12 Minute Meditation: A Guided Practice to Focus the Mind

This guided meditation opens us up to the opportunity to simply be.

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Meditation practice often feels like something to get through, something good for us, like medicine. But as we become more familiar with practicing mindfulness, we can begin to enjoy it as an opportunity to simply be—to inhabit our body and be wherever we are without having to do anything in particular.

Obviously there’s nothing wrong with “doing” things—we have to do things. Doing things is great, but doing things is also challenging. Having some time when we can just be is refreshing.

No question that simply being is equally as challenging because some scary thoughts might crop up. But as we become more familiar with the process, we realize we don’t have to fully engage those thoughts or get caught up in them.

If it’s a particularly painful time, the meditation practice will be about being with that pain. We can allow it to be a bit “discontinuous,” that is, we see little gaps in the pain where bits of relaxation, and joy even, can poke through.

So, in this longer meditation practice, let’s take the time to enjoy being here.

A Guided Meditation for Focus

12 Minute Meditation: A Meditation to Focus the Mind with Barry Boyce

  1. The first place to start is with spending a short period of time, in a relaxed way, on the posture. We begin with our seat. The point about our seat and our legs is just to have a base, to be supported. Nothing special about it.
  • If you’re on a chair: bottoms of the feet are touching the ground.
  • If you’re on a cushion: Legs can be simply crossed in front of you or they could be in a lotus posture or half-lotus posture.
  • The upper body is upright but not stiff.
  • Our hands can rest on our thighs in front of us with our upper arms parallel to our upper body.
  • Our eyes can be open or closed, and our gaze is slightly down. Just a slight feeling of humbleness about that. And with the gaze down we’re slightly focussed inward. Our mouth can be just slightly open or closed.

That’s a practice in itself: just taking the time, taking the luxury, to establish our posture. If you have various bodily issues you just need to make adjustments for those.

That’s a practice in itself: just taking the time, taking the luxury, to establish our posture

2. Now, simply pay attention to your breathing. Now we pay attention to the breath as it comes in and goes out. The nice thing about the breath is that it’s reliable. It’s always going to be there if we’re alive. Sharon Salzberg talks about the importance of faith, many people talk about trust. It’s a very simple type of faith or trust that something is going to continue to be there. As you find yourself lost in thought and you notice that because you have trust in the breath, you know that it will be there when you bounce off that thought and come back to the breath.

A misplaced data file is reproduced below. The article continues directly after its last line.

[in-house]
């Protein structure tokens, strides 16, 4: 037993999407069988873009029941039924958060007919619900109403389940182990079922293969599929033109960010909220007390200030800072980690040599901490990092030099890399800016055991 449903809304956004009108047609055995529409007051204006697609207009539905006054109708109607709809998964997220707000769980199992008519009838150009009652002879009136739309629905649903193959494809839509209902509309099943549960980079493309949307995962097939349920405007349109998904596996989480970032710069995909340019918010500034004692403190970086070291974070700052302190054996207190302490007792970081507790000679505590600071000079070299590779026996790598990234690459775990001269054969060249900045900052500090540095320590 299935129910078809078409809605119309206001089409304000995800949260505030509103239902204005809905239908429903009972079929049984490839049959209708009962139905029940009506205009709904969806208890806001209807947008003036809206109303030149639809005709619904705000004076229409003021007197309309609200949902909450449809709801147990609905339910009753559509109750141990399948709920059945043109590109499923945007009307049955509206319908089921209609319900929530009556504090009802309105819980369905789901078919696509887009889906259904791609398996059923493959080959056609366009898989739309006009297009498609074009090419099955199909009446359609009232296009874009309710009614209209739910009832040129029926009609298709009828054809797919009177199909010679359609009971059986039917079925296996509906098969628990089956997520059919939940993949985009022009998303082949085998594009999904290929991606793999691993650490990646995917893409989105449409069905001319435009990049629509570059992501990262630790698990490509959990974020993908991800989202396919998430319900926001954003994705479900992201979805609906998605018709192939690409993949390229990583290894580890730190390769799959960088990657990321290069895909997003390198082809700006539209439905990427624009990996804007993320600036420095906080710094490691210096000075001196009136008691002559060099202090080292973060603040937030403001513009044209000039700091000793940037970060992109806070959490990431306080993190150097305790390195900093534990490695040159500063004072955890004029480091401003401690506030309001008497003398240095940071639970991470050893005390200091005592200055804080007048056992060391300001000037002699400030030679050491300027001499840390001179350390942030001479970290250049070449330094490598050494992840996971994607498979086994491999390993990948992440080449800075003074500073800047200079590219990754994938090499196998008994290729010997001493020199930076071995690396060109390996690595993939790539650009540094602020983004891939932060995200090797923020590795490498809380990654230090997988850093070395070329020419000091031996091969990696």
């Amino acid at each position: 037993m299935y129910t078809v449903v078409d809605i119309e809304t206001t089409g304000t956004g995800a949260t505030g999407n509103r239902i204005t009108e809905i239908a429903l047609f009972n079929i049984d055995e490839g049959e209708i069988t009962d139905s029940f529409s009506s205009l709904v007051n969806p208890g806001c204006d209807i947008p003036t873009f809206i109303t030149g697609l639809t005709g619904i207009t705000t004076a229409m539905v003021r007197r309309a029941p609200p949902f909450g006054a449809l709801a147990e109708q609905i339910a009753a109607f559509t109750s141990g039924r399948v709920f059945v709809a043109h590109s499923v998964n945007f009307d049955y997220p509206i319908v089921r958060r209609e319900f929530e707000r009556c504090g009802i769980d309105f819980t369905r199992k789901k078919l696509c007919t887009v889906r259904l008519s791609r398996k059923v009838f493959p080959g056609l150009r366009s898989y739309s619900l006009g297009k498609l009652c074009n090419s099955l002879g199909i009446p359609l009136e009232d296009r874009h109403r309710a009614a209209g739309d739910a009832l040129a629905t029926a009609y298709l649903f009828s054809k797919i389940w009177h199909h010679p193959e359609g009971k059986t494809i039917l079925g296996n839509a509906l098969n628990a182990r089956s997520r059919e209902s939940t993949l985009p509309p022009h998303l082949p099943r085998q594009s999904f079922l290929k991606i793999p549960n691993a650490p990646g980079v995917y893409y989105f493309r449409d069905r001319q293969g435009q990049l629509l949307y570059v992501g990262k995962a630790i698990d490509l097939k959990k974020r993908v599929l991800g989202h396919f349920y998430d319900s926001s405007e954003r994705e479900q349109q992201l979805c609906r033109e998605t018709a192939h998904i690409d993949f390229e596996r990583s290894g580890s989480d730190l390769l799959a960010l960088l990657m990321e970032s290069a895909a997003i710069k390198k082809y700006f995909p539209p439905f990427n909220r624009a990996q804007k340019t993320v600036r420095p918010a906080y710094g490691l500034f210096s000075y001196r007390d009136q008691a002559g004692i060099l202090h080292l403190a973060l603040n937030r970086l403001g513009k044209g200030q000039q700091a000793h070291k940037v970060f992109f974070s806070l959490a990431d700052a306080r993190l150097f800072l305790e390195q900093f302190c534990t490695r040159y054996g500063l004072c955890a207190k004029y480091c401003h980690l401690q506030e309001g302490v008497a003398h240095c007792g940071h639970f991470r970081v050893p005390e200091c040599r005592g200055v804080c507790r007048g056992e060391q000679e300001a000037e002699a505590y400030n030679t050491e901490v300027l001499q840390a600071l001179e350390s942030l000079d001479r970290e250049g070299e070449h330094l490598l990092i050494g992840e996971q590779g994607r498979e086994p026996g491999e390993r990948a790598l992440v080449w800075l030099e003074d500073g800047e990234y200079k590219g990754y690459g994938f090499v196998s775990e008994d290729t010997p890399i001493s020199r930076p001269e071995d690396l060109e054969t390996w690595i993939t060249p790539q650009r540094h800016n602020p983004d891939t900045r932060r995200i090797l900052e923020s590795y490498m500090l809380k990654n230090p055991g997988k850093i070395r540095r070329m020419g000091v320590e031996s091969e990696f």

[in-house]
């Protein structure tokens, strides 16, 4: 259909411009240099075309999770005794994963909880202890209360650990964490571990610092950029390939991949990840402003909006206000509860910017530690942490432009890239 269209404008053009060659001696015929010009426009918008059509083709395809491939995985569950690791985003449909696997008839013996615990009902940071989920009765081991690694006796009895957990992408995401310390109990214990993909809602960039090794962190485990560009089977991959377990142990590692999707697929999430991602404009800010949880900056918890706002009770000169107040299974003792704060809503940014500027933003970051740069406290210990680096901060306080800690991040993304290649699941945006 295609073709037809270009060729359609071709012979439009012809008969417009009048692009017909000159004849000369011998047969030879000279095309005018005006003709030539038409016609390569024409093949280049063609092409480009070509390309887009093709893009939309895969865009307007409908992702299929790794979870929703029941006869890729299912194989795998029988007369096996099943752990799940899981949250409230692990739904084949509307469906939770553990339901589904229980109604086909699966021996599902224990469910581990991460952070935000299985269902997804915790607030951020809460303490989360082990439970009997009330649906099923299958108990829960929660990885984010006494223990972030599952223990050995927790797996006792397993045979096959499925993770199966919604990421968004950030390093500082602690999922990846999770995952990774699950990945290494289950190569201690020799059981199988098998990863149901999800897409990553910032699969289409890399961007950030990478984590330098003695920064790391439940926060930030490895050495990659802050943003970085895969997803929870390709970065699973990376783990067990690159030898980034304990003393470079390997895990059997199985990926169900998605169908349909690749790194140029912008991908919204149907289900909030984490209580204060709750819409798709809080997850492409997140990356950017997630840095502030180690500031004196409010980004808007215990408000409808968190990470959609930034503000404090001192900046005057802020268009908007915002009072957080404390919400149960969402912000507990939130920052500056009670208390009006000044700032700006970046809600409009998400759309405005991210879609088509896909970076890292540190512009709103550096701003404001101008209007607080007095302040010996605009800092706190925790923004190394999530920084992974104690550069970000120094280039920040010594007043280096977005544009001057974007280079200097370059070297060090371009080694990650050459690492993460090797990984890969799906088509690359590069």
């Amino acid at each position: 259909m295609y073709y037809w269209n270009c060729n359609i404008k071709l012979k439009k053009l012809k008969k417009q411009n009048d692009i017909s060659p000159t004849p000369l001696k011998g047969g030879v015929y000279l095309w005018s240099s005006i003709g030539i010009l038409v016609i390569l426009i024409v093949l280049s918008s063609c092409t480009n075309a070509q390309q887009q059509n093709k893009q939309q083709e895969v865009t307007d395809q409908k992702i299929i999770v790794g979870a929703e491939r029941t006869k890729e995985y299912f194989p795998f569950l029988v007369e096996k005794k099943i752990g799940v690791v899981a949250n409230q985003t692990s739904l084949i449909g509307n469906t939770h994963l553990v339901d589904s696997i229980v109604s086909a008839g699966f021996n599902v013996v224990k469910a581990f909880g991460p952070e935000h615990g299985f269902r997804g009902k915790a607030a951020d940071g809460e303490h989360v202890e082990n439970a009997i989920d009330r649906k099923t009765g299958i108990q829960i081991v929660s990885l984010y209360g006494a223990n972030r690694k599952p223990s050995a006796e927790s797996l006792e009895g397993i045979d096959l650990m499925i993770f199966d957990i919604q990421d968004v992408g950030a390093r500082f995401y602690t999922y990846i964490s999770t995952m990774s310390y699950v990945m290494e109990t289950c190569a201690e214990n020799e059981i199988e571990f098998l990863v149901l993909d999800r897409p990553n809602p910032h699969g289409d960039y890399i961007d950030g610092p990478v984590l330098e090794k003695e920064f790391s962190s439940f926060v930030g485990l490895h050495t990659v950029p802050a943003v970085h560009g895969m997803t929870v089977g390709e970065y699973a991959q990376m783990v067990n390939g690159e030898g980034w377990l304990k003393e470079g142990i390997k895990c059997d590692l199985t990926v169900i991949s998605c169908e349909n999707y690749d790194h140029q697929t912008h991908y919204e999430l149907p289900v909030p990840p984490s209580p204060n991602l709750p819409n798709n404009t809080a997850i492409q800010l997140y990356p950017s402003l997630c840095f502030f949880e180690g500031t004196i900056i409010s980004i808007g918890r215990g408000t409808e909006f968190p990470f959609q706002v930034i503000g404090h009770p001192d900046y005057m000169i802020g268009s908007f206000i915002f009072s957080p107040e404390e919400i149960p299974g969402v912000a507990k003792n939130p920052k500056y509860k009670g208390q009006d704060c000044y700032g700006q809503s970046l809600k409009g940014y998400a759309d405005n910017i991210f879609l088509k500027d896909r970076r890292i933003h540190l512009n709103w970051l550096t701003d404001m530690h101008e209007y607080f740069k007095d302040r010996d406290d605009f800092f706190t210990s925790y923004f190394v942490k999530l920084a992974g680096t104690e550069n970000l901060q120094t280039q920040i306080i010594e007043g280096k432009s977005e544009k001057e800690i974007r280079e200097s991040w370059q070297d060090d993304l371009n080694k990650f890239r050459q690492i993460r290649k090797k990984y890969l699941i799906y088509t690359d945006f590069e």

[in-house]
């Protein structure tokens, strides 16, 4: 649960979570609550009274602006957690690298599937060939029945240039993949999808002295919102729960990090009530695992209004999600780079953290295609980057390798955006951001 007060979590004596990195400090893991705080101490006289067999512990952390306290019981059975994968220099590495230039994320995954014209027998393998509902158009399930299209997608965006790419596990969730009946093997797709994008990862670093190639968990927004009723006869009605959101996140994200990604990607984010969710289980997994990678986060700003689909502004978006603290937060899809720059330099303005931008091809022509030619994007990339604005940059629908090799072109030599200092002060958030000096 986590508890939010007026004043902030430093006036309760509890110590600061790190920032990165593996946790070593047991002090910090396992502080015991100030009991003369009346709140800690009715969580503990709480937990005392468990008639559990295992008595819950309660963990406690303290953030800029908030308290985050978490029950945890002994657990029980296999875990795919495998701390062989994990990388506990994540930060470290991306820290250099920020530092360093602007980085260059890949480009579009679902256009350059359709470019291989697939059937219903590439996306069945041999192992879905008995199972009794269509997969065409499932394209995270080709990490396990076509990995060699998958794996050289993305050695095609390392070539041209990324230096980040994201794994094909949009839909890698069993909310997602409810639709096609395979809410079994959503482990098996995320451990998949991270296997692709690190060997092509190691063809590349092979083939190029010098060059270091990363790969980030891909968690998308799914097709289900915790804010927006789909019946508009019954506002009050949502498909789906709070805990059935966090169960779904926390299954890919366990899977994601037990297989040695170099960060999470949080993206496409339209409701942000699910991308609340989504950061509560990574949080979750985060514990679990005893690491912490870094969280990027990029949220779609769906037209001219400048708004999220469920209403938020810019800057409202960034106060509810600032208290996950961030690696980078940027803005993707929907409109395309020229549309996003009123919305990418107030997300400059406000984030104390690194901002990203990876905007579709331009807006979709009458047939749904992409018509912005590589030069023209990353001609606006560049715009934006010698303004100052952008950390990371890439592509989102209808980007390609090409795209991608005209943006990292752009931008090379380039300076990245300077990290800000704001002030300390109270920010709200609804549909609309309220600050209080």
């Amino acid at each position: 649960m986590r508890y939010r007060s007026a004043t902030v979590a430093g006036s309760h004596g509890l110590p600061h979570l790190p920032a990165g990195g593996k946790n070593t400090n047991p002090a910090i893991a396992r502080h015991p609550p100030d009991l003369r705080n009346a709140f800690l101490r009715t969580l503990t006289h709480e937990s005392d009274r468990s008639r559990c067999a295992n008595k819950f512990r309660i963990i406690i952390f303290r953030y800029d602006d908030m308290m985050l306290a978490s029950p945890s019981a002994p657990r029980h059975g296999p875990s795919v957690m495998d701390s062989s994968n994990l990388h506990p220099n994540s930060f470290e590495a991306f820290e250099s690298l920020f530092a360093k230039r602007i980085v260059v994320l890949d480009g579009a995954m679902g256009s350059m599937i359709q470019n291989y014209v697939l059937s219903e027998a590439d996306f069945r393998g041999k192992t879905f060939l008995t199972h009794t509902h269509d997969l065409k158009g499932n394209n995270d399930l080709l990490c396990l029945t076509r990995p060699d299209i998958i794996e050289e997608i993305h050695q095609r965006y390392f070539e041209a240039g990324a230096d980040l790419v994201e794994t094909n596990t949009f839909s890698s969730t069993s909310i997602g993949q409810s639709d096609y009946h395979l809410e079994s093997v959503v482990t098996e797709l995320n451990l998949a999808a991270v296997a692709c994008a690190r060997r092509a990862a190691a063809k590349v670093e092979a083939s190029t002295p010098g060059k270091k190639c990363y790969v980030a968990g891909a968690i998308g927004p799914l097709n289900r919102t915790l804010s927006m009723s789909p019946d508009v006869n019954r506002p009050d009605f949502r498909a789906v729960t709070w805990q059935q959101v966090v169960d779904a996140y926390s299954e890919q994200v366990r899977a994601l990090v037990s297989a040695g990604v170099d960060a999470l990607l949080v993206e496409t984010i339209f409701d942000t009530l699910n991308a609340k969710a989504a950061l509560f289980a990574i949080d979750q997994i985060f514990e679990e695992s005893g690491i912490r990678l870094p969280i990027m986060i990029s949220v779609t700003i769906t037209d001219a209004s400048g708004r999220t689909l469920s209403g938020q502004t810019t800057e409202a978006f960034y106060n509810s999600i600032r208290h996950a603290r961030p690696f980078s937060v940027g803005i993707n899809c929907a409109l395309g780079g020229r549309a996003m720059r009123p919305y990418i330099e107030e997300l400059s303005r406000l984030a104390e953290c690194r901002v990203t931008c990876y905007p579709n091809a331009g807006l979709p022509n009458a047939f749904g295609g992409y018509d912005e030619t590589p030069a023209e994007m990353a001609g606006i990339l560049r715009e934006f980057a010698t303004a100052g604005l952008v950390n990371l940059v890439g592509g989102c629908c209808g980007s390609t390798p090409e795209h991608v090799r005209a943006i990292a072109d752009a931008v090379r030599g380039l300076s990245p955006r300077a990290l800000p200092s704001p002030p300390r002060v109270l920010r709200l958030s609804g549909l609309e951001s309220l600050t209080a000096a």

3. Pay attention to body and breath together. As we come back to and notice our breath, we’re also noticing our body, so it’s a kind of a whole body experience, resting our attention on the breath. We can also feel the temperature in the room and appreciate our ability to sense the world—that we are a sensory mechanism. The world touches us. We have an interplay going on with the world. That’s something we can appreciate. Pleasure and pain come from that sensing of the world.

4. For a little while, practice returning to the breath when the mind wanders. We’re taking time to be present and to develop presence. Presence meaning: able to be present for whatever comes up—up or down, could be very intense thoughts. How did the world begin. Why are we still driving so many cars? Who invented the car anyway? How do cars work? Can be cognitive, random thoughts like that. Or, could be intense emotional thoughts. Emotional thoughts carry with them a lot of “color,” and a lot of energy, and a lot of feeling of movement in the body: “I hate that,” ” love that,”—lots feeling tone to those thoughts. They can be persistent. They keep coming up, no matter how many times we go back to the breath. Or, thoughts could be just about simple sensation it’s an itch in your toe.

5. Mindfulness is an equal opportunity process: whatever comes up, we just notice it and come back. If it comes up again in another shape or form, you know to sit and come back. There’s a certain amount of simplicity and dullness about that, but over time that dullness becomes natural relaxation. There’s a feeling of strength that comes from being able to be present with whatever arises and not being so inclined to run from it.

6. Some people like to use the slogan “The present is pleasant,” but that’s not really true, necessarily. The present can contain whatever is present in that moment. If a family member has just died, it’s not going to be particularly pleasant. Taking a moment to meditate will be about being with that, not trying to create a pleasant experience for yourself. Usually, we’re trying to get something out of an experience. In this case, paradoxically, we are just trying to be with, rather than trying to get something out of it.

7. As we notice thoughts again and again in meditation practice, the thoughts begin to have less solid substance to them. They can feel less like something we have to fight with. We can have an appreciation that they are not facts, they’re just formulations that emerge in the mind and that beneath them is some kind of presence and awareness that continues, whatever thoughts may arise and dwell for a while and then go.